- Photos: Please be sure to view our photos here on our Flickr gallery. We’ll be adding more photos on a regular basis.
- Camper mail and emails: Please remember not to send any food to your camper. Many children have dietary restrictions. Sending food through the mail just creates challenges for us. Please share this expectation with friends and relatives. As for camper emails, please note that our campers can only send written letters. Therefore, we ask that you make every attempt to send your camper written letters. For our international families or on very limited, special occasions, an email may be sent to your camper. We’ll print it and deliver it. Please send these emails to email@example.com
- Planning a visit: Please be sure to consult with Garth or Henry before planning a visit. Visits can be fun but are not necessary and could be disruptive to your camper’s experience, especially for our 3 1/2 week campers. With this in mind, we want to make sure that all visits will first be beneficial for the camper. Often, joining us for a meal is the easiest and least disruptive way to visit. If scheduling a visit is beneficial, we will share your request with our summer office administrator (firstname.lastname@example.org) who can help finalize the details.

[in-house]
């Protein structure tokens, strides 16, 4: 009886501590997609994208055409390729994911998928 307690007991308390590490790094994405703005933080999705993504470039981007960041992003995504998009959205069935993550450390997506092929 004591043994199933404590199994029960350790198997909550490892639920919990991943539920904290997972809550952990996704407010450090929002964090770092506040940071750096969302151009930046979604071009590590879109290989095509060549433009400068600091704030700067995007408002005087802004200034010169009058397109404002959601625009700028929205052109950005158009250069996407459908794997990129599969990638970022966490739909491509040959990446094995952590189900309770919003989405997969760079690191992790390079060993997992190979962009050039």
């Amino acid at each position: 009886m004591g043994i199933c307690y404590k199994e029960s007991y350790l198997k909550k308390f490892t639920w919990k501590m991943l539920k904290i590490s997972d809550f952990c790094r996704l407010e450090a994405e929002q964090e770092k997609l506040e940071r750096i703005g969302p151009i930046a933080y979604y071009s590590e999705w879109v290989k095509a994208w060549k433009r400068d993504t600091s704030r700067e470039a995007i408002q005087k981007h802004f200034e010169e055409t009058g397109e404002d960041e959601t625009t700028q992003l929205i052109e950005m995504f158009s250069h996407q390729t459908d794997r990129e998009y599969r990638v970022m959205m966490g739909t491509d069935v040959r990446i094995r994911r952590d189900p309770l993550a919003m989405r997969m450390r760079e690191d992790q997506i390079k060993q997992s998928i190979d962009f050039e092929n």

Looking out my office window this afternoon, I am so pleased and encouraged with what I see. There is a flurry of energetic activity; a real sense of joy on behalf of our campers that matches the powerful beauty of the blue sky on this perfect Maine summer day. It’s the start of another Chewonki summer on the Coast of Maine, and it all seems perfectly meant to be. I must compliment our amazing staff. They are making wonderful connections with our campers and providing activities that offer a real chance for fun, challenge, and the acquisition of new skills. After some heavy rain showers on Tuesday morning during camper arrivals, the skies stayed cloudy but dry for the remainder of the day. This allowed us to offer a full slate of “mini-activities” to keep campers busy and active while waiting for our final arrivals. Activities included barn ball games, pottery, nature hikes, music and canoeing. After supper, we gathered in the barn for an opening night sing-along. Normally we like to be outside at Campfire Circle for the Opening sing-along, but predicted showers kept us inside. We replaced our traditional campfire with an friction-fire demonstration. Wilderness trip leader Nate Smith showed off his outdoor skills, using a wooden drill to generate heat that ignited a small batch of tinder. A few small sparks progressed to full flames, captivating our campers with this traditional fire starting method in the process. This time in the barn also provided us with an opportunity to offer more introductions and orientation. Today our campers have been touring the campus and various activities, learning about the options available to them for when they select activities starting tomorrow. We’re just about to break for afternoon snack and swim time. It’s a perfect summer afternoon to be a boy and outside on the Coast of Maine. We look forward to sharing more details with you this summer. In the meantime, here a few administrative details to share: